Snapshots: Day 151

Snapshots: Day 151

The Snapshot: “but Ruth clung to her…. Where you go I will go, and where you stay I will stay. Your people will be my people and your God my God. Where you die I will die.” (Ruth 1:14,16,17) If you want to know what that word ‘commitment’ (that is so often bandied about in Christian circles) means, this is it. Ruth demonstrates commitment that flows out of love. It is love not law that gets her to respond like this. It is love that should bind us one to another in ‘the church’, not rules, not requirements, not membership rolls, but love being worked out and demonstrated and when the world sees that they will be moved and challenged because there’s not much of the real stuff out there these days.  Let’s work on this love thing and shock the world!

Further Consideration: It may seem a strange place to start this continuation section, but there is a place where the apostle Paul says we, “are being transformed into his image with ever-increasing glory,” (2 Cor 3:18), referring to the natural work of the Spirit who is changing us into the likeness of Jesus.

I would like to suggest, although I’ve never heard it preached, that Ruth’s words, “Where you go I will go, and where you stay I will stay. Your people will be my people and your God my God. Where you die I will die,” actually are expressions of the attitude that you and I are called to have when we come to Christ and follow him as a disciple. It was Thomas who, when Jesus is talking about going to raise up Lazarus, says, Let us also go, that we may die with him.” (Jn 11:16) Whether he meant, let’s go along on this hopeless quest with him, or whether he was inspired to refer to Jesus’ coming death, is uncertain, but whatever it was, it expressed the true calling of a disciple to go wherever the master went – wherever!

Ruth has been moved by the love and concern of Naomi for the two Moabite girls; why should she be concerned for two foreigners, especially ones who appeared unable to bear her any grandchildren? But she was, and perhaps it was that realization that moved Ruth to make this declaration. Should not Jesus’ demonstration of love for us – dying for us, accepting us just like we are – move us similarly, and if not, the simple realization of what it means to be called to be a ‘disciple’ of the Son of God, into whose likeness the Spirit of God is changing us?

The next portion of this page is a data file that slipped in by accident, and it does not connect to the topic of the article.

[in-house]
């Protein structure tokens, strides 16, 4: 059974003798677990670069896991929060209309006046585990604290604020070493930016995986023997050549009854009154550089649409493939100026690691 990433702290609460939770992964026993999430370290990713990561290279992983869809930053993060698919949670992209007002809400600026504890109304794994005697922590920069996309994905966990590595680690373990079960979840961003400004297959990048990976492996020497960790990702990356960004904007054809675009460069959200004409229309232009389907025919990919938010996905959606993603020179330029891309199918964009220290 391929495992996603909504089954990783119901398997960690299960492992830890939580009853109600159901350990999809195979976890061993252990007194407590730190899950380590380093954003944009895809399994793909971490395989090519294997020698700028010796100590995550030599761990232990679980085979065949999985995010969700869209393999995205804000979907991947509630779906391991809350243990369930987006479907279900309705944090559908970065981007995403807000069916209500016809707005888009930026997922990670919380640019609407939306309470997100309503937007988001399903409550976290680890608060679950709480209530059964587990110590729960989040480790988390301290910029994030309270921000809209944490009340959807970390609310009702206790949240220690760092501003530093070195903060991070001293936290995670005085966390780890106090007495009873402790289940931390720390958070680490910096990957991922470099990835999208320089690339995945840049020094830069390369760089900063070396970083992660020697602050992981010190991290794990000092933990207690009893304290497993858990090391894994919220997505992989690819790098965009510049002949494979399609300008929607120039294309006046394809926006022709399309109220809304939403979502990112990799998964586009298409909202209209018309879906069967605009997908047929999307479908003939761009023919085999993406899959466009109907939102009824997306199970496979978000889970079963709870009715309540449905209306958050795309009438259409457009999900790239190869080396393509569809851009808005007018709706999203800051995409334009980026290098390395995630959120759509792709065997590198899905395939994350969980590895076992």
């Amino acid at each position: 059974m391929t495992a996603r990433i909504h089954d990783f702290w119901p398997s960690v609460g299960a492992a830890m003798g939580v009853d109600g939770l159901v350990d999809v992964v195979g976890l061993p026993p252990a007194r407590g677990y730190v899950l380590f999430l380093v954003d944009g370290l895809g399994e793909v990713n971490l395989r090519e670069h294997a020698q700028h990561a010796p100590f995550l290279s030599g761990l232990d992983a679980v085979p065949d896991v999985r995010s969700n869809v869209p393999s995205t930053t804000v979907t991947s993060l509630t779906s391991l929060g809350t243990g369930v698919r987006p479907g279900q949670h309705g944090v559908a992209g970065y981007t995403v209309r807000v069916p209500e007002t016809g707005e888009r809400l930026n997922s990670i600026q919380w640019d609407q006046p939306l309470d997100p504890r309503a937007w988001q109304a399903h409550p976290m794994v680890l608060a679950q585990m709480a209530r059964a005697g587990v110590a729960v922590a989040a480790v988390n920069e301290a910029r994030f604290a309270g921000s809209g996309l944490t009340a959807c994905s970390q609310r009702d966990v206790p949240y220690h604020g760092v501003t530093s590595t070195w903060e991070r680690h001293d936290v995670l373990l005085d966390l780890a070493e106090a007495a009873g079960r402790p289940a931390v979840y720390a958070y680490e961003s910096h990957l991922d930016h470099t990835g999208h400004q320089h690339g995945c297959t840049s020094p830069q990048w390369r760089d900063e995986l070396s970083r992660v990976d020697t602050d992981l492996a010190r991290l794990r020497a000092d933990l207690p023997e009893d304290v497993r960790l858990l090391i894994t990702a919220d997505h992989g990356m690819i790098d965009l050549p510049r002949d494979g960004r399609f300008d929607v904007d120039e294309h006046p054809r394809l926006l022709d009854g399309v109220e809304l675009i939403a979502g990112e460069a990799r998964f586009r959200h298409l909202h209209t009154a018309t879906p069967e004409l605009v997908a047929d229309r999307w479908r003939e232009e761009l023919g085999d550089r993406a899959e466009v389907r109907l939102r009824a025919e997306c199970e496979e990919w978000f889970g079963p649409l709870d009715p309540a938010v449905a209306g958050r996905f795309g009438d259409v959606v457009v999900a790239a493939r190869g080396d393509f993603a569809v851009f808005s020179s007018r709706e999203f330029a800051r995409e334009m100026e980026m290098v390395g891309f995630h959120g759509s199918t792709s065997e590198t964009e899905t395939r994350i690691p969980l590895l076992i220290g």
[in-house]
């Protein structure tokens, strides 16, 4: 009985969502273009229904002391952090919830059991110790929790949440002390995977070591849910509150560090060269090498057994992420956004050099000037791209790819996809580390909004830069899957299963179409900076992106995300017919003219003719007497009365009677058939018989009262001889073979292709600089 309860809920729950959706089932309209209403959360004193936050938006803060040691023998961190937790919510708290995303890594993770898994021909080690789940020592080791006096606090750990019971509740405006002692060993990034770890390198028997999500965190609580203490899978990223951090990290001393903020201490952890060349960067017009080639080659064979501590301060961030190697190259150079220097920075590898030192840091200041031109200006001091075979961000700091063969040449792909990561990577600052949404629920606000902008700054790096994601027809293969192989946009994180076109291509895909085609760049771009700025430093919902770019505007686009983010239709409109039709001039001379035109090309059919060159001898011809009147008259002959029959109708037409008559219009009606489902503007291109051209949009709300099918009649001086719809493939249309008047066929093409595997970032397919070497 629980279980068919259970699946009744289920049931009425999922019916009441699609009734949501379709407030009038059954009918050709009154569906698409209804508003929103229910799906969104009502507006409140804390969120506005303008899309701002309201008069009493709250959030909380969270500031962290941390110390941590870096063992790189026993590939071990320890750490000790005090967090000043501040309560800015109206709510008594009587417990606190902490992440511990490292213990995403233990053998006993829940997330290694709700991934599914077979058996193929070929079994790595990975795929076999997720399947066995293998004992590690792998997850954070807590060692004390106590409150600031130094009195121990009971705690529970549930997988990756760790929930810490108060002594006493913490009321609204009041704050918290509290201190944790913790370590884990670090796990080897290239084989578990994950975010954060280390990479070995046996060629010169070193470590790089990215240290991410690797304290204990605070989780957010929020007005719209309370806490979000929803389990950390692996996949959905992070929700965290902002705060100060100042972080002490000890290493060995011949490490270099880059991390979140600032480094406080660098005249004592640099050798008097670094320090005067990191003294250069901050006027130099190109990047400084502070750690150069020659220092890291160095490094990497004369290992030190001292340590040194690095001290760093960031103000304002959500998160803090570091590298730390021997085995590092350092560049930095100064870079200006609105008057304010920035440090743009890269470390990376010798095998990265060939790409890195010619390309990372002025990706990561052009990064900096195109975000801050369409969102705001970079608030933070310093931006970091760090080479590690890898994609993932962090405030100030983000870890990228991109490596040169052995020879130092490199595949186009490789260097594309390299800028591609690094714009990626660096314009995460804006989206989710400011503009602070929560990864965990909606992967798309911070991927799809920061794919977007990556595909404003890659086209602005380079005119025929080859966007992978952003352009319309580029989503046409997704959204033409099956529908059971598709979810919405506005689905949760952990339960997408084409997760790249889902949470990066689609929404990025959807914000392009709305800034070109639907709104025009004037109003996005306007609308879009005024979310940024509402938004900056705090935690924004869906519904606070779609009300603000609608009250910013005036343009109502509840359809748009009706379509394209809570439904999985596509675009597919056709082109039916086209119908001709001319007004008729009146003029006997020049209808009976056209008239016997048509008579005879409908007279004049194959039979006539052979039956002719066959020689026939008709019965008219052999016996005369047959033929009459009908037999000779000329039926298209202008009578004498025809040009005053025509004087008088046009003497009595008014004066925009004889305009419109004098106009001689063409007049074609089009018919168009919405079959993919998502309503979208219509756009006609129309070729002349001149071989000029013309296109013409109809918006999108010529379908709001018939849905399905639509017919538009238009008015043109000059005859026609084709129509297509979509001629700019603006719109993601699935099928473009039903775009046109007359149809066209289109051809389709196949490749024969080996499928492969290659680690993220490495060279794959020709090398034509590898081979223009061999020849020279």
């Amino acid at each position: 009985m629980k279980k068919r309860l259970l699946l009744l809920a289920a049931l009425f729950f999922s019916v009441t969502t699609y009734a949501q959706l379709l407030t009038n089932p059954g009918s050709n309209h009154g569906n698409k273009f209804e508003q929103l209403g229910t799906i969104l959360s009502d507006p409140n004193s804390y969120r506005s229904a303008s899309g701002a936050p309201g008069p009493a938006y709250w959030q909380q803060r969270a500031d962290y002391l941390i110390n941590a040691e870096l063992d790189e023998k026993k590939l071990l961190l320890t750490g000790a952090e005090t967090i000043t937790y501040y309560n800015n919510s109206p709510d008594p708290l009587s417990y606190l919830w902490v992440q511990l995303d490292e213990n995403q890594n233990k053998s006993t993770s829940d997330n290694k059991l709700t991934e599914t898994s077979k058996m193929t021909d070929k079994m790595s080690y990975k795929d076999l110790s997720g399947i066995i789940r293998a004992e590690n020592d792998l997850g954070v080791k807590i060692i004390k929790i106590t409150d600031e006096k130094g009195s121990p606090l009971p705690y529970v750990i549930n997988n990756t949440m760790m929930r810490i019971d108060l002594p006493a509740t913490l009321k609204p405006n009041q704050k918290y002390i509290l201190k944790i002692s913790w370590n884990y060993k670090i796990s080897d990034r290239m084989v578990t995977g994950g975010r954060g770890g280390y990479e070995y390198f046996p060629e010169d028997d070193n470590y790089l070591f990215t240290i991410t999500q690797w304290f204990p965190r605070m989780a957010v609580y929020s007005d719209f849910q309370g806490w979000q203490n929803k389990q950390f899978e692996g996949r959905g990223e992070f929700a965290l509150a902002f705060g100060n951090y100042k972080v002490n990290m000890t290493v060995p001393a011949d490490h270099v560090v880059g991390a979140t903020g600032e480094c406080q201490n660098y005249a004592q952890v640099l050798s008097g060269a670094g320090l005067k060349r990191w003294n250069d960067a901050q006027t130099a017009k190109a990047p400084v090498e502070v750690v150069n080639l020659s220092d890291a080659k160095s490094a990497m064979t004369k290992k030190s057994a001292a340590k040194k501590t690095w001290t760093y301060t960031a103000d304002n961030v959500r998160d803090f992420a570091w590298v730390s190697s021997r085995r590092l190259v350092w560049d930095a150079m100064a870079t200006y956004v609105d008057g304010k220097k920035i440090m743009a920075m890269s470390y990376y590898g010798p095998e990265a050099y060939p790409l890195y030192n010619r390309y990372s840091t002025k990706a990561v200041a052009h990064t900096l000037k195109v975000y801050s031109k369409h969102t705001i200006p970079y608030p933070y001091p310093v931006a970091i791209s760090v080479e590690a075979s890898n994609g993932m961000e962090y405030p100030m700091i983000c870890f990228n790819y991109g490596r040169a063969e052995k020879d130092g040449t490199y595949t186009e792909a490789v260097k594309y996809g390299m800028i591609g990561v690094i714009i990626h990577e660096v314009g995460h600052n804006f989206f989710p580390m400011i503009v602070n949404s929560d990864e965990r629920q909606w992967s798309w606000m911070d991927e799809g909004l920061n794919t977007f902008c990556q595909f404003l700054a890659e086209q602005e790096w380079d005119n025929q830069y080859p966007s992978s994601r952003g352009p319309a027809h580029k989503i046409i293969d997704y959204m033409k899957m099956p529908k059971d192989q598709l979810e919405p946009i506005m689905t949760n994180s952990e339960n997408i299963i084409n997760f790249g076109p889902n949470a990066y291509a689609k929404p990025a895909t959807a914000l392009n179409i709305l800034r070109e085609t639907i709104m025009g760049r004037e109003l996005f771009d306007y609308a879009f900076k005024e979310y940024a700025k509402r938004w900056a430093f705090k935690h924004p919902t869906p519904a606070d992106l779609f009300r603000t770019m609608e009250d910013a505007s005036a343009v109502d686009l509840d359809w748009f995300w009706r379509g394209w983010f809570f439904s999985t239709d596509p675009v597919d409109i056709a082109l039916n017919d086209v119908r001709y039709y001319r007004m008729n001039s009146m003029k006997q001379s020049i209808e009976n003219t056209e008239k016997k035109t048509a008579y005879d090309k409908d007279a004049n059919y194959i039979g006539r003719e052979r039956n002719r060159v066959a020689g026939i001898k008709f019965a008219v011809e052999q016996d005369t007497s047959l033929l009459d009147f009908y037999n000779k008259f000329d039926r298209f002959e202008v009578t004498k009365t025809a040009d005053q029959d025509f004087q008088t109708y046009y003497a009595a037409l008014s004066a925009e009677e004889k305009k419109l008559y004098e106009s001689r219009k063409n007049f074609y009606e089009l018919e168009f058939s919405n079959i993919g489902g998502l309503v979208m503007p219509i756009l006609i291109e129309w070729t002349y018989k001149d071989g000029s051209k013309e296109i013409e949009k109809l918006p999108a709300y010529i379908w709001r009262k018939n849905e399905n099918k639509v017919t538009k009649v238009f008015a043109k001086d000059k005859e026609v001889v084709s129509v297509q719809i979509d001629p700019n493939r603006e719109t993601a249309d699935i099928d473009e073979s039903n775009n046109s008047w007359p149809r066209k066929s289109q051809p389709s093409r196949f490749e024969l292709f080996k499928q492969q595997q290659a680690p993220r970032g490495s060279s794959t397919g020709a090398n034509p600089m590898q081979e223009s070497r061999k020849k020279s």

If it was a TV series, this would be one of those emotional, “Aaaah,” moments that perhaps release a tear, but in the word of God it comes as an example of the calling and required response that we find in the New Testament for all those who would say they follow Jesus and, in that sense, it comes as a tremendous challenge that might evoke in us that response, “Lord, I do believe, help my unbelief.” (Mk 9:24)

14. Ruth

Meditations of Old Testament Highlights: 14.  Ruth

Ruth 1:16,17   But Ruth replied, “Don’t urge me to leave you or to turn back from you. Where you go I will go, and where you stay I will stay. Your people will be my people and your God my God. Where you die I will die, and there I will be buried. May the LORD deal with me, be it ever so severely, if anything but death separates you and me.”

These words spoken by Ruth to her mother-in-law, Naomi, are perhaps some of the greatest declarations of loyalty and faithfulness spoken in the Bible. In the Gospels, at one point, the apostle Peter said to Jesus when all others were abandoning him, Lord, to whom shall we go? You have the words of eternal life. We believe and know that you are the Holy One of God.” (Jn 6:68,69)  He had heard Jesus and recognized something special in Jesus and that was in no one else, so he was not going to leave it. But what was it that made Ruth reply as she had. Let’s note their circumstances.

Naomi and her husband had fled Israel when a famine struck. They went looking for food elsewhere and found it in Moab, a people who lived to the east of the Dead Sea. The record has it that they were descendants of one of Lot’s daughters (Gen 19:37).It had been the Moabites who hired Balaam to curse Israel, and for that reason Moses banned them for ten generations from entering ‘the assembly of the Lord’ (Deut 23:3,4).

Now there hangs the question mark. It doesn’t appear to prohibit marriage to a Moabite but if one did, then you would be excluded from participating in the rites and ceremonies of Israel, at least for ten generations after Moses. It would appear they are still in that period of prohibition which adds more to the significance of some of the things that happened. While living in Moab, where they appear to have settled, first Naomi’s husband dies, then Naomi’s two sons marry two Moabite women. Tragedy strikes the family and the two sons die. Is this judgment on the unfaithfulness of these three Israelite men for having abandoned Israel? We aren’t told, but Naomi is left with two daughters-in-law. When she hears that the famine is over in Israel she prepares to return to her homeland and tries to get the two daughters-in-law to remain in their own land. Perhaps she has in mind the probation we have already referred two. The first daughter agrees and remains, but the other, Ruth, makes this amazing declaration of loyalty.